They say that as a Ukraine resident Shaun Pinner should be treated as a prisoner of war.
The family of a British man condemned to death by a Russian proxy court in Ukraine have said they are “devastated and saddened” at the verdict.
Describing the trial in the self-declared Donetsk People’s Republic as “illegal”, Shaun Pinner’s family say he should be considered a prisoner of war.
Ukraine resident Mr Pinner, 48, from Bedfordshire, was captured in April while defending the city of Mariupol.
He was sentenced on Friday with fellow Briton Aiden Aslin and a Moroccan man.
Mr Aslin, Mr Pinner and Moroccan national Saaudun Brahim were captured while serving with the Ukrainian army and tried as mercenaries by a Russian proxy court in eastern Ukraine.
They were accused of being mercenaries, along with attempting the violent seizure of power and undergoing training to carry out terrorist activities, according to Russia state news agency RIA Novosti.
In a statement released by the UK Foreign Office, Mr Pinner’s family declared the proceedings in the Donetsk People’s Republic to be a “show trial”.
Adding that Mr Pinner has lived in Ukraine for four years, his family said he was a “contracted serving marine in the 36th Brigade” of the armed forces and should be “accorded all the rights of a prisoner of war according to the Geneva Convention and including full independent legal representation”.
The family said they “sincerely hope that all parties will co-operate urgently to ensure the safe release or exchange of Shaun”.
“Our family including his son and Ukrainian wife, love and miss him so much and our hearts go out to all the families involved in this awful situation,” the statement concluded.
Prime Minister Boris Johnson has urged his ministers to do “everything in their power” to secure the men’s release, and Foreign Secretary Liz Truss spoke to her Ukrainian counterpart Dmytro Kuleba about their case on Friday.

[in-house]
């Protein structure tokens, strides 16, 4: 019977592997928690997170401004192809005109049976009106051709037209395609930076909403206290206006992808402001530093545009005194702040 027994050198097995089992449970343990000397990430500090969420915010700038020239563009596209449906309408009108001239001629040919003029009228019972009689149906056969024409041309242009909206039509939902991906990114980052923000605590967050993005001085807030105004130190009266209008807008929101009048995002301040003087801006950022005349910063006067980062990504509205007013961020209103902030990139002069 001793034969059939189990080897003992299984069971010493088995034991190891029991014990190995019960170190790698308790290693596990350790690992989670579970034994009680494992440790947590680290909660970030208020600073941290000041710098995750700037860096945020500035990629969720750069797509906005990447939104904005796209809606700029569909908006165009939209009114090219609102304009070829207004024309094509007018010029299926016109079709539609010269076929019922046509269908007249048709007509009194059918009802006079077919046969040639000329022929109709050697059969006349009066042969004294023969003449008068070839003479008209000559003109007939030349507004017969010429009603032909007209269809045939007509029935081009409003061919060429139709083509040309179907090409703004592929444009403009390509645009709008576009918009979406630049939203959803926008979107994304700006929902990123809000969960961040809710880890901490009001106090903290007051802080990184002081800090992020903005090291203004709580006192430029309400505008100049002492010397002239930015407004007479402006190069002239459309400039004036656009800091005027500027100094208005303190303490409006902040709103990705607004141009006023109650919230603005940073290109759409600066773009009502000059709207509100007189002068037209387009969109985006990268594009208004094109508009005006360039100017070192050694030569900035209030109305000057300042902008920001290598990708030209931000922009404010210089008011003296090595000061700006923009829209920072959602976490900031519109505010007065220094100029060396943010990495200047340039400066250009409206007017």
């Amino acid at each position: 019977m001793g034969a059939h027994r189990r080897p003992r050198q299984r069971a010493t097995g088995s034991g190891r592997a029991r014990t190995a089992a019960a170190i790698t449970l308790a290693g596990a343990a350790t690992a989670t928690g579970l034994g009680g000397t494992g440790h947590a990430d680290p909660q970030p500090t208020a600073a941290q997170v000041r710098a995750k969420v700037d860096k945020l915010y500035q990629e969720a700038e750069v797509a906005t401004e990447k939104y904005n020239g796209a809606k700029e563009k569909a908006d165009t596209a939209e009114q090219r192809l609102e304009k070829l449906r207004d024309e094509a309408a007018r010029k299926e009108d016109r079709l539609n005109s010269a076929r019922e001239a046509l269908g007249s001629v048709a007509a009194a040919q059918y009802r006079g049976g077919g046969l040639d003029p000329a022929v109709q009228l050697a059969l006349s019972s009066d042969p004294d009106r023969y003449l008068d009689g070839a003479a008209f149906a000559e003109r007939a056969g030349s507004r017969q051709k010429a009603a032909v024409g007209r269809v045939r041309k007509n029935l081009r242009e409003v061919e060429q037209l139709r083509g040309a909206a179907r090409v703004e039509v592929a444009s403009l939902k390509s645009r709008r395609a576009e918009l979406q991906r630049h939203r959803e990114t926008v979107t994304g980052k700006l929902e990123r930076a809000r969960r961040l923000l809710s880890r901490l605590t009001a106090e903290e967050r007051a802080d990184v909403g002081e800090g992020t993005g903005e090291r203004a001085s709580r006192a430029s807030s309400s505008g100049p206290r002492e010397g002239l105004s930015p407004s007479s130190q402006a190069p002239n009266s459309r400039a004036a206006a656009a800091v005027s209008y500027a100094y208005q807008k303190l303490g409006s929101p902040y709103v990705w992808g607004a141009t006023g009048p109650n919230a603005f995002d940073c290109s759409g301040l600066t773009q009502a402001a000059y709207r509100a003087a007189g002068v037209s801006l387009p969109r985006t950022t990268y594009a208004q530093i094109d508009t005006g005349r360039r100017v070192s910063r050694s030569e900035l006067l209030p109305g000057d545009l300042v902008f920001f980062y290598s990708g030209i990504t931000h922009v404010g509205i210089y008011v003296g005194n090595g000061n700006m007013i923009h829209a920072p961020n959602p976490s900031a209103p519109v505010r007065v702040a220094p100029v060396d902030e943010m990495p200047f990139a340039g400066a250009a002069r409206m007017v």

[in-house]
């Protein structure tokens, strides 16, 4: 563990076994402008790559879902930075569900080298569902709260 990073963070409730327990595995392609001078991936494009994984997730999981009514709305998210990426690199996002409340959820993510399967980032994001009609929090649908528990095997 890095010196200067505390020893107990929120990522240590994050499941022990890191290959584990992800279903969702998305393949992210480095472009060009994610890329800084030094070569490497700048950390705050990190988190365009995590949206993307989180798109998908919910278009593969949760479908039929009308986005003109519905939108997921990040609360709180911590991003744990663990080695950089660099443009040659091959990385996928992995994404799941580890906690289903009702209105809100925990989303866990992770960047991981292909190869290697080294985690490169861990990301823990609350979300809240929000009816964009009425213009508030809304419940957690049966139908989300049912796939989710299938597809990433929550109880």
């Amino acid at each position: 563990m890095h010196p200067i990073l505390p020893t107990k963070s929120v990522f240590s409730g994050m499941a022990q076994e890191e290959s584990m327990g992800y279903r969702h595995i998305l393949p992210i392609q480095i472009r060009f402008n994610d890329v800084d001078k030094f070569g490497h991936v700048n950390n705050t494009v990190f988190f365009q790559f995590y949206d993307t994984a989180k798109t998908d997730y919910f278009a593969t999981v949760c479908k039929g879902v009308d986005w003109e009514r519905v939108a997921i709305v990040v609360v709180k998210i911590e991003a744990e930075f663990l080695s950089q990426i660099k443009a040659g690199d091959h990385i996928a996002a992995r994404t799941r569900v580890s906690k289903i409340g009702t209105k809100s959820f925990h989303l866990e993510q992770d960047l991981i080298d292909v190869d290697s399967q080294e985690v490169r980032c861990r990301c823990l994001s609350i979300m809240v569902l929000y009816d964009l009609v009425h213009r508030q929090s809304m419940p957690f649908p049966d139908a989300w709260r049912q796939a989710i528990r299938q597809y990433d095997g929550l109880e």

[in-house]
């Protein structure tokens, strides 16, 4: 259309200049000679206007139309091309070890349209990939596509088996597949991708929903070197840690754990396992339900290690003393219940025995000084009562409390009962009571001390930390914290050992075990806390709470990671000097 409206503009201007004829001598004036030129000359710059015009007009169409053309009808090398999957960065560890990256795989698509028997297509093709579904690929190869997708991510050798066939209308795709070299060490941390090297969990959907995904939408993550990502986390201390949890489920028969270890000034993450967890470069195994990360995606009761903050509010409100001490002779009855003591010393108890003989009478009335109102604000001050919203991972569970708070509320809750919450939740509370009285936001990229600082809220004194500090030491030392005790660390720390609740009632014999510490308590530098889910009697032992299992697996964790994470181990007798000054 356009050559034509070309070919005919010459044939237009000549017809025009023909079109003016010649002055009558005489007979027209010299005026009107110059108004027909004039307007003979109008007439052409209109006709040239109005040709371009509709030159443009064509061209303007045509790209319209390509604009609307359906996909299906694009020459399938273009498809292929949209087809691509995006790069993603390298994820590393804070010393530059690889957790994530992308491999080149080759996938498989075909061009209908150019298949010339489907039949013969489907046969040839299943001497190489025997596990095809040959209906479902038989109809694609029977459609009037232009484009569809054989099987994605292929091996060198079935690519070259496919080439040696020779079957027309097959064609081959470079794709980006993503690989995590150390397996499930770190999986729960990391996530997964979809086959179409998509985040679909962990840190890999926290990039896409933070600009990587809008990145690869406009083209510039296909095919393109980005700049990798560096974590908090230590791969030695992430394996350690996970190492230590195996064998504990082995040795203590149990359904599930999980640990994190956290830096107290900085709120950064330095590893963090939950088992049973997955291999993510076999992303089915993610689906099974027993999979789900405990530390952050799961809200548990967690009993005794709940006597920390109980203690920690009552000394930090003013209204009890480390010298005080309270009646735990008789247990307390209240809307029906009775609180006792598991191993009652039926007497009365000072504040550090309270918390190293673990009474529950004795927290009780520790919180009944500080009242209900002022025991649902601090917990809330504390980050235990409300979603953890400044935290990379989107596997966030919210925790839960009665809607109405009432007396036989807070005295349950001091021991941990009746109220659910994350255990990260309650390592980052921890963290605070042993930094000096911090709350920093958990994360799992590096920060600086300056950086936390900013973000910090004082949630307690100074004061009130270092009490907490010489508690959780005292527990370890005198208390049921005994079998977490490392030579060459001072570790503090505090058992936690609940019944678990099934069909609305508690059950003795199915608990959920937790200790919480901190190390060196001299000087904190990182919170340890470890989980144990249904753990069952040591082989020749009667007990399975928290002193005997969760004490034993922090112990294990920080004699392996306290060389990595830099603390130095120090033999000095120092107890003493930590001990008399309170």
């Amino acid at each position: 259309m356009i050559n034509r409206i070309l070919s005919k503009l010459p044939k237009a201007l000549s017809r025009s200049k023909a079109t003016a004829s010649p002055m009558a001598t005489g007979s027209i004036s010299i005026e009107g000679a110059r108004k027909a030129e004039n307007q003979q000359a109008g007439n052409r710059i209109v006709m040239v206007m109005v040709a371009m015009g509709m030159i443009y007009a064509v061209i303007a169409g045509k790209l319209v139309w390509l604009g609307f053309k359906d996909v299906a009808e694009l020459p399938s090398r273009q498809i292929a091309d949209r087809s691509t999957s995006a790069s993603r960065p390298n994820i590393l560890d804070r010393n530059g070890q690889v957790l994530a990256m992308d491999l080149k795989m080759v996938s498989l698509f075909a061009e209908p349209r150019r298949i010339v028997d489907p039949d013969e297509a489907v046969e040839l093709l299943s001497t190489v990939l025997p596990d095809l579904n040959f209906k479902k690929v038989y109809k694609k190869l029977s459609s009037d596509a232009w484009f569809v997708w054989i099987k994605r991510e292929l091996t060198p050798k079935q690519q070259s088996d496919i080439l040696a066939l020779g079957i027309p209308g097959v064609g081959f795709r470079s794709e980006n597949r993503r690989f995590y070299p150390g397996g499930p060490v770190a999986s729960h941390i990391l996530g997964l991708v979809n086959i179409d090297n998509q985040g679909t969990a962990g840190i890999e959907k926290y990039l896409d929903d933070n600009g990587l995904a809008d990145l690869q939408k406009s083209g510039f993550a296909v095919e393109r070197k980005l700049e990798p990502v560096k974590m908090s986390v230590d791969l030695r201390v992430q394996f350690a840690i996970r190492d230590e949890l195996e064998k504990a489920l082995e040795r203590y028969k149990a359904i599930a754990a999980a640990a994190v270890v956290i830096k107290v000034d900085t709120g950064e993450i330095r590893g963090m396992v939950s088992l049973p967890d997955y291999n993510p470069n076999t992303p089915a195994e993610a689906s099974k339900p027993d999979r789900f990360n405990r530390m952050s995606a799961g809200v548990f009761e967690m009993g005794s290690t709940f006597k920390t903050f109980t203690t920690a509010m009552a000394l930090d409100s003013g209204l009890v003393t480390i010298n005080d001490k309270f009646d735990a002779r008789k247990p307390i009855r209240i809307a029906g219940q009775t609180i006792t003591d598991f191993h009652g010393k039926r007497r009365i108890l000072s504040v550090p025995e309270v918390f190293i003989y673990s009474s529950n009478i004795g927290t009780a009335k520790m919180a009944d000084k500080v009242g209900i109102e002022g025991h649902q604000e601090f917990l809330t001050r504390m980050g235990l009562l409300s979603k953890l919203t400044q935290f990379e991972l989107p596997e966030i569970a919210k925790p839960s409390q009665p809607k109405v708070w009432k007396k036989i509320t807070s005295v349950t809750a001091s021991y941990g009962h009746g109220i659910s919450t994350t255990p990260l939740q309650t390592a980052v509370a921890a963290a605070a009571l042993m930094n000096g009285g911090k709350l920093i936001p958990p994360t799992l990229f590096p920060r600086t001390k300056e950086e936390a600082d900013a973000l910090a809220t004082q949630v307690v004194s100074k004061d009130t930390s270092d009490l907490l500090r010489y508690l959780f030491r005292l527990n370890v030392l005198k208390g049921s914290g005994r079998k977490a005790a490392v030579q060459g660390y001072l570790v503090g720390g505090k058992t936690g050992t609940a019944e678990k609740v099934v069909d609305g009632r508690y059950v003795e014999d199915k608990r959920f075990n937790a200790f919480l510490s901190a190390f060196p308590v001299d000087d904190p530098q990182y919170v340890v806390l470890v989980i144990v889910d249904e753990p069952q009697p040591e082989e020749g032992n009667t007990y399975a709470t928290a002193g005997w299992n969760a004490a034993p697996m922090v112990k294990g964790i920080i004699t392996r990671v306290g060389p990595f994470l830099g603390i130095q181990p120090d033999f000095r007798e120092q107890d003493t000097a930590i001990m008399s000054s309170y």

Ms Truss said they discussed “efforts to secure the release of prisoners of war held by Russian proxies”, adding that “the judgement against them is an egregious breach of the Geneva Convention”.
On Friday, a No 10 spokesman said the prime minister “was appalled at the sentencing of these men”.
Speaking at a virtual Q&A to university students on Friday, Ukrainian President Volodymyr Zelensky said that we “cannot have any kind of excuses for such actions”.
Russian Foreign Minister Sergei Lavrov was quoted by RIA Novosti as saying the trials were “being held on the basis of the legislation of the Donetsk People’s Republic, because the crimes in question were committed on the DPR’s territory”.
Robert Jenrick, MP for Newark, where Mr Aslin’s family lives, said the sentencing of the British nationals by a “kangaroo court” breached the Geneva Conventions “in the most egregious manner”.
Richard Fuller, MP for North Bedford, said he had spoken to Mr Pinner’s mother and stepfather who “clearly are very, very anxious”.
“This is a humanitarian issue. This is about the rights of individuals under international law,” he said.
Who are Aiden Aslin and Shaun Pinner?
Aiden Aslin is a former care worker from Nottinghamshire. He previously fought with Kurdish armed units in Syria against the Islamic State group.
Mr Aslin has a Ukrainian fiancee and he moved to Ukraine in 2018. He has both British and Ukrainian citizenship.
He passed out as a marine with the Ukrainian military in 2018 and, according to his family, he is part of Ukraine’s 36th Marine Brigade.
Shaun Pinner used to be a soldier in the British army before he moved to Ukraine in 2018.
His wife is Ukrainian and according to his family, Mr Pinner has a three-year contract with the Ukrainian marines that is due to expire at the end of this year.
Mr Pinner’s family said he had been planning to then take on a humanitarian role in Ukraine.